Moderate or severe
disease may cause symptoms of anemia. For example, you may feel weak, tire out more easily, and feel short of breath. Other symptoms also can occur depending on how severe your disease is and what problems it causes.
Children with severe thalassemia may grow slowly (failure to thrive), have skull bones that are not shaped normally, and have problems with feeding, frequent fevers, and diarrhea.
How is thalassemia diagnosed?
Your doctor will do an exam and ask about your health history. Tests
you may need include:
complete blood count (CBC).
gene test to see if you have the genes that cause thalassemia.
- An iron level test.
- A blood test that
measures the amounts of different types of hemoglobin, to help find out which
type of thalassemia you have.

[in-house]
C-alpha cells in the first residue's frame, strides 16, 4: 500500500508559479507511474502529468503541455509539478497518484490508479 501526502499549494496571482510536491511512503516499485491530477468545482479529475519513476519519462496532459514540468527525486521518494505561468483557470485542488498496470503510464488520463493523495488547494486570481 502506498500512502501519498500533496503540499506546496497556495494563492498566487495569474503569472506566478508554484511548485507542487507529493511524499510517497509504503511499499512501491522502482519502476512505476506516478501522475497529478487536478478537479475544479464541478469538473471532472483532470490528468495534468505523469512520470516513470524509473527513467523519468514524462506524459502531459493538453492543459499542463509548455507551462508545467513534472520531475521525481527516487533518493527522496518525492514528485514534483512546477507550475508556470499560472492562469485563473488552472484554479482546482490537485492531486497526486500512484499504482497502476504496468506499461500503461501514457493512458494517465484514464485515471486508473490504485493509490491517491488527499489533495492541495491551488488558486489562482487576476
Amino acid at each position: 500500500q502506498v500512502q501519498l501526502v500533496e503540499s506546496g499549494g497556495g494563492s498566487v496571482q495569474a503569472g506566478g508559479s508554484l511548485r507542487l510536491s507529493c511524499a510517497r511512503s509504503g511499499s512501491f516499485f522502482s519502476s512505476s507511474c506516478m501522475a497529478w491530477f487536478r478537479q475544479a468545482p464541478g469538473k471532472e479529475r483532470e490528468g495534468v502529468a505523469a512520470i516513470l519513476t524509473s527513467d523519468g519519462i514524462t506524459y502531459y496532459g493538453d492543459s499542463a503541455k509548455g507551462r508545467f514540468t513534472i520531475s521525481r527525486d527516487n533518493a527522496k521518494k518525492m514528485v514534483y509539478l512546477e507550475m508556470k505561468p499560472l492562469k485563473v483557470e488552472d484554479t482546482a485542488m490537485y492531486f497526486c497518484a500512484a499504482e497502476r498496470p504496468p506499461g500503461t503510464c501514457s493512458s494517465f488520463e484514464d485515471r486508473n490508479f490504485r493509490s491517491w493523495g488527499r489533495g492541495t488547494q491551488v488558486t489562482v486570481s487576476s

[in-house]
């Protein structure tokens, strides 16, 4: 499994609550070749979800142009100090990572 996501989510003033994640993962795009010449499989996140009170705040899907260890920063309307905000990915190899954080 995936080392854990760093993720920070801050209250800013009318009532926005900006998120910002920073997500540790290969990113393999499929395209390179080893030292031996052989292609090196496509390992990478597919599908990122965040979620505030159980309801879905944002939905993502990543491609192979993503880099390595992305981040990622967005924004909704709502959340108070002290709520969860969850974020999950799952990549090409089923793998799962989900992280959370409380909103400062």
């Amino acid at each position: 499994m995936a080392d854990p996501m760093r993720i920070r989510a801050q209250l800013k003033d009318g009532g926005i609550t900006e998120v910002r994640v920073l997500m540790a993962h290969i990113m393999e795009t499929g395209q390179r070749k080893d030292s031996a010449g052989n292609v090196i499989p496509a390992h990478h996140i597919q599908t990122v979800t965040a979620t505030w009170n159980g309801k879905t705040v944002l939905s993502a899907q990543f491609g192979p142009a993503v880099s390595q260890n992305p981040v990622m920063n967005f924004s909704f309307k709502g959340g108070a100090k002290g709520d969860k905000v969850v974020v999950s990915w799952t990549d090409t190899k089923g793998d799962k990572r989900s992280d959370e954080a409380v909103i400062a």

If you learn that you have thalassemia, your family members should to talk to their doctors about testing.
How is it treated?
Treatment depends on how severe your condition is.
Most large medical centers have treatment centers for blood disorders. They are an excellent resource to help you and your family get the best care.
- Mild thalassemia, the most common form, does
not need treatment.
- Moderate thalassemia may be treated with
blood transfusions and folic acid supplements. Folic acid is a vitamin that your body needs to produce red blood cells.
- Severe thalassemia may
be treated with:
- Blood transfusions.
- Medicines that are used for chemotherapy (they help your body to make normal hemoglobin).
If you have repeated blood transfusions, it?s possible
for your body to get too much iron. This can
damage your organs, especially the liver. Make sure to avoid vitamins that contain iron, and don't take extra vitamin C, which can increase how much iron you absorb from food. If you have too much
iron, your doctor may give you
chelation therapy. This is a medicine that helps remove iron from your body.
Less common treatments for severe thalassemia include:
Get a flu vaccine each year. Also talk to your
doctor about getting a pneumococcal vaccine. These vaccines may protect you from severe
infections, which can make
anemia worse and cause severe illness in people with thalassemia.